Romans Snacked on Nuts and Melons While Enjoying Colosseum Bloodbath
Over the last year archaeologists excavating the Colosseum in Rome have unearthed animal bones and coins. Now, they’ve discovered “snacks” that were consumed by the bloodthirsty spectators.
Dating back to 69 AD the Colosseum, or Flavian Amphitheater , of Rome was founded when Emperor Vespasian restored the city after the Civil War. This 6-acre display of Roman engineering served as a centre of entertainment in the heart of the city between the Esquiline, Palatine and Caelian Hills.
According to a research article on Engineering Rome at 48 meters (157.48 ft) high it represents the “tallest ruin in Rome.” Over the last year a team of archaeologists have been draining the Colosseum. Now, according to a Reuters press release, their inventory of discoveries includes over 50 bronze coins dating to the late Roman period and a rare silver coin from 170-171 AD celebrating 10 years of emperor Marcus Aurelius’ rule.
Besides these valuable coins the excavators have recovered the fragmentary bones of the bears and big cats that fought in gladiatorial games. But now, Dr. Jo Ball from the University of Liverpool, Archaeology, Classics and Egyptology Department, has Tweeted saying “traces of olives and nuts, and the seeds from figs, grapes and melons” represent discards from spectators' snacks.
A selection of fruit seeds, stones, & pits recovered from the drainage system of the Colosseum in #Rome, remains of the snacks eaten by #Roman spectators watching the games in the arena up to 1900 years ago #RomanArchaeology pic.twitter.com/qrSSRQUIYB
— Dr Jo Ball (@DrJEBall) July 2, 2022
Their Nuts and Melons Are Our Popcorn and Beer
The Colosseum could hold an estimated 50,000 to 80,000 spectators and it was used for reenactments of famous battles and Roman mythology , but also animal hunts and mortal combat where gladiators and competitors fought to the death, for a chance of freedom.
In a statement, Alfonsina Russo, Director of the Colosseum Archaeological Park, said the discovery of the snacks “deepens the understanding of the experience and habits of those who came to this place during the long days dedicated to the performances." In other words, an event in the Colosseum without “olives, nuts, figs, grapes and melons” would be akin to a family movie without popcorn or a football game without hotdogs and beer.
Dietary Differences, Then and Now
You might have noticed the one big difference between the snacks of ancient Roman sports fans and those of modern spectators. The Roman snacks “olives, nuts, figs, grapes and melons” help one avoid ill health, whereas modern snacks assure one will eventually use their medical insurance. A 2021 BBC article explains that grains, legumes, vegetables, eggs and cheeses were the base of the Roman diet , with fruit and honey added for sweetness.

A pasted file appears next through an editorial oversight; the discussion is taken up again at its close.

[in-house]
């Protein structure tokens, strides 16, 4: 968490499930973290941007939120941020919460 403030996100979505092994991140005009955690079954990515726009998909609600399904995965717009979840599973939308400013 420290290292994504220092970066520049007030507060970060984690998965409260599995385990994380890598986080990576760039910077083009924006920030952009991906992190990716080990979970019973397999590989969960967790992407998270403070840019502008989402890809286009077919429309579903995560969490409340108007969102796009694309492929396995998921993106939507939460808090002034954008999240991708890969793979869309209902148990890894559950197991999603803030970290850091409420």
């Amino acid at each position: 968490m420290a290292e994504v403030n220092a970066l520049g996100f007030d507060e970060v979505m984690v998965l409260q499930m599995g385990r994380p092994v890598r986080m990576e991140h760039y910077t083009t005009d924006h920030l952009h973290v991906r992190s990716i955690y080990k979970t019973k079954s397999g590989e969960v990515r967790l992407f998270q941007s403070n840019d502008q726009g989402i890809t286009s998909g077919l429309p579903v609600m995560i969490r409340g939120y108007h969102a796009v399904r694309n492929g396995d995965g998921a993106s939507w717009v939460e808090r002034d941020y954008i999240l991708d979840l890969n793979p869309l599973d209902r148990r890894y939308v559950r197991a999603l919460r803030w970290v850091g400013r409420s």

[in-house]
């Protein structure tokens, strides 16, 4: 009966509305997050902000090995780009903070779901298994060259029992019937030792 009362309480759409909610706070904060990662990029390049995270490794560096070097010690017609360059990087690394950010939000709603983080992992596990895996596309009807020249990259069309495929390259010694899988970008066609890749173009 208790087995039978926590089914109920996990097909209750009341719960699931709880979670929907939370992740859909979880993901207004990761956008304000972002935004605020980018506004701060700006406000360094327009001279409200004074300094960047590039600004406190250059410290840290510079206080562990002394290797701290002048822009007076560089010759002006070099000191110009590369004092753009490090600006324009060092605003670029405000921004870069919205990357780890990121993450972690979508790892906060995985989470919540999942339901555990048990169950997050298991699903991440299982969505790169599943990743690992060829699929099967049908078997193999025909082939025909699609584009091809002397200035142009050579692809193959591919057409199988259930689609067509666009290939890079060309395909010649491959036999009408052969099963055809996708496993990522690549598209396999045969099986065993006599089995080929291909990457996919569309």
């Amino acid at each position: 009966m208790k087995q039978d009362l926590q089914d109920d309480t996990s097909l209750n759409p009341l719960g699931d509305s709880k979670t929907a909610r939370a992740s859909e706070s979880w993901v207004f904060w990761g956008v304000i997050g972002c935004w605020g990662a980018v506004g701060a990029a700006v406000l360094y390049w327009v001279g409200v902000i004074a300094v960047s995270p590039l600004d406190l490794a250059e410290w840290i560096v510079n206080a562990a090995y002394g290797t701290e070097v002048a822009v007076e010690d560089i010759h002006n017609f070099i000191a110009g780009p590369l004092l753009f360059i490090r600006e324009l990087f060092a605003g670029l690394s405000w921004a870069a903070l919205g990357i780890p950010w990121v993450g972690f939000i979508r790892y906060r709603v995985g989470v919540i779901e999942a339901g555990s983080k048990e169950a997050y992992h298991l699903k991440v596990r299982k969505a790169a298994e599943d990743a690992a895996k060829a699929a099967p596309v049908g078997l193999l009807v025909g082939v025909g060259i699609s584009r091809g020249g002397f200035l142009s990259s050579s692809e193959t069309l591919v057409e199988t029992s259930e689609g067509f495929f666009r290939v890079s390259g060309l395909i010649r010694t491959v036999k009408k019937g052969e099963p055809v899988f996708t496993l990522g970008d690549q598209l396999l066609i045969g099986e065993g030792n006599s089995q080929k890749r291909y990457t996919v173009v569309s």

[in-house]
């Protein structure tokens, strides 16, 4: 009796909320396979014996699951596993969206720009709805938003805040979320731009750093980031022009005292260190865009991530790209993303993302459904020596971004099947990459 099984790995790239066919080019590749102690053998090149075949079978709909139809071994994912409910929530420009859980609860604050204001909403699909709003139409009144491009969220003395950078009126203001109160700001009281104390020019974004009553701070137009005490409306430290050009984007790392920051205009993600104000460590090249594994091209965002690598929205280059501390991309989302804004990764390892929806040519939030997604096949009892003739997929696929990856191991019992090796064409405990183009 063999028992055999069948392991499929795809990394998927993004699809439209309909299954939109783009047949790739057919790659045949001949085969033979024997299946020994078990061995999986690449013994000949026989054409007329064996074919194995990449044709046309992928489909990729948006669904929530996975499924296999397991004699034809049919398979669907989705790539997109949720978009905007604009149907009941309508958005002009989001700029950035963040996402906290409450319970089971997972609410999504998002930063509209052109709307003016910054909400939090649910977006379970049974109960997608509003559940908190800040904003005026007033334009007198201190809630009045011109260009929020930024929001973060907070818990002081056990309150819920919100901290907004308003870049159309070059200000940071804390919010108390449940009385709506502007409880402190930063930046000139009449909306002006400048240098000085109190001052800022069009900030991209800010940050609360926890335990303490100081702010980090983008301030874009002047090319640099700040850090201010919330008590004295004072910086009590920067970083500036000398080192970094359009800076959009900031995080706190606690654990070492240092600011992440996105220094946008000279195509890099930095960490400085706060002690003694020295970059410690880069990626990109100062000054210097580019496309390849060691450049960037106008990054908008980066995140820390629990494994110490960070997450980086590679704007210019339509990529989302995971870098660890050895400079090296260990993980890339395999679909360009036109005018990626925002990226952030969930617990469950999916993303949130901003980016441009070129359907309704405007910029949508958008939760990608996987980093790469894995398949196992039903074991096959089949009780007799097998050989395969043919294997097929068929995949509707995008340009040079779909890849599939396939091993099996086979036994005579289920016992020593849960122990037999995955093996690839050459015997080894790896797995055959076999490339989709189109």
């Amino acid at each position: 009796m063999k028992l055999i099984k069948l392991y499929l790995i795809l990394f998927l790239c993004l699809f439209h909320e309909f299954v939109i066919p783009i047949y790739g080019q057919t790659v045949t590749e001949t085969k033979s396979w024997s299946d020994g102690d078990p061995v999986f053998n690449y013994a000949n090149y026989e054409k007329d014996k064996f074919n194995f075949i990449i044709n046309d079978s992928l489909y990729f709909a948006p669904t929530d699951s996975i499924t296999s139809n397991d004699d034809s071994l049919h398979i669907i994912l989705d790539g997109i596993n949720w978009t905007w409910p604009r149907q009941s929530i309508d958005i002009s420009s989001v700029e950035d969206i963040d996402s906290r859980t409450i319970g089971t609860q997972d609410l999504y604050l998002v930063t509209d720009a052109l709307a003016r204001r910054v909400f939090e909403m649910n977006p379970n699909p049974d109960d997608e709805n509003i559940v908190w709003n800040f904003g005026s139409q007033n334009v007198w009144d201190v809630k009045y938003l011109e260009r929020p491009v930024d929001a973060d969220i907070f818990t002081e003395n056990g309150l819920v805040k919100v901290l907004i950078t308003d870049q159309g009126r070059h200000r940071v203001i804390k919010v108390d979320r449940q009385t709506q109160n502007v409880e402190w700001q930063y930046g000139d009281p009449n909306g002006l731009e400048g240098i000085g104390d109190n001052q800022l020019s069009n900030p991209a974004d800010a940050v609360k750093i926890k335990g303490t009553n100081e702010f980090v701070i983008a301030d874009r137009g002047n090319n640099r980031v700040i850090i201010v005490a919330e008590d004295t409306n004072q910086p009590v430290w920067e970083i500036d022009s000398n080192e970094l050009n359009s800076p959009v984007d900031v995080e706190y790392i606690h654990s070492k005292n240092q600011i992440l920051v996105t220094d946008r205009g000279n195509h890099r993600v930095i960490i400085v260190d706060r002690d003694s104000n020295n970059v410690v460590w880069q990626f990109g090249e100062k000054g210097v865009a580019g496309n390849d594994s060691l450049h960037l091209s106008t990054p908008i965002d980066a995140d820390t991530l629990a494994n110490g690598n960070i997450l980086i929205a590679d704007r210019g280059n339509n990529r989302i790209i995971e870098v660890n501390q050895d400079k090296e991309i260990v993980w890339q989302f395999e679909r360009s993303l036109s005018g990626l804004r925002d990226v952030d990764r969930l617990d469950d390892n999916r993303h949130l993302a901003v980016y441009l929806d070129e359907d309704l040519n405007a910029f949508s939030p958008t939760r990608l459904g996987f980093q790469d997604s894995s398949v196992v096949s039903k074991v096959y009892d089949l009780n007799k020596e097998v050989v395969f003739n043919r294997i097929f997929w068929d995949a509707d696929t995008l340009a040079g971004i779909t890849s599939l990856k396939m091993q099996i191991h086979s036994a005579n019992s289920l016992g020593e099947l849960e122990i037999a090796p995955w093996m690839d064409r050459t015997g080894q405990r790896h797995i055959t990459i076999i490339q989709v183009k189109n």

In Jo-Ann Shelton’s 1998 book “ As the Romans did: a sourcebook in Roman social history ” she writes:
“Snacking in ancient Rome required money which most did not have” and that the wealthy “would eat so lavishly we can hardly imagine it.”
The author points towards a letter from Pliny the Younger to Septicius describing a list of “snacks” which comprised a dinner:
“one head of lettuce for each of us, three snails and two eggs each, barley soup along with mead and snow, olives, beets, cucumbers, onions, and a thousand other items no less sumptuous… also oysters, sow’s wombs, and sea urchins.”
Snacking Amidst Carnage
Perhaps the most bizarre aspect of the snacks discovered in the Colosseum was the environment in which they were consumed. Nuts and melons were eaten by spectators at the Colosseum for over four centuries, during which an estimated that “ 400,000 people died ” within the walls of just this one amphitheater. That’s about 1,000 deaths per year.
Today, a fright in a movie might cause popcorn to fall, and a dropped football can cause beers to spill, but in ancient Rome there was one thing in particular that made spectators spit out their nuts and melons in horror, and that was weakness! Gladiatorial training assured that competitors knew how to fight animals and each other, but also how to die gracefully with honor. The elites knew that when the competitors fought “spectacularly” the spectators stayed longer, and bought more snacks.
Top image: Remains of healthy snacks have been found at the Colosseum, Rome. Source: Amith/Adobe Stock
By Ashley Cowie
I wouldn't get too complacent. We're rapidly heading back to those days.
Who were these Romans to enjoy eating while watching another’s death?
Nobody gets paid to tell the truth.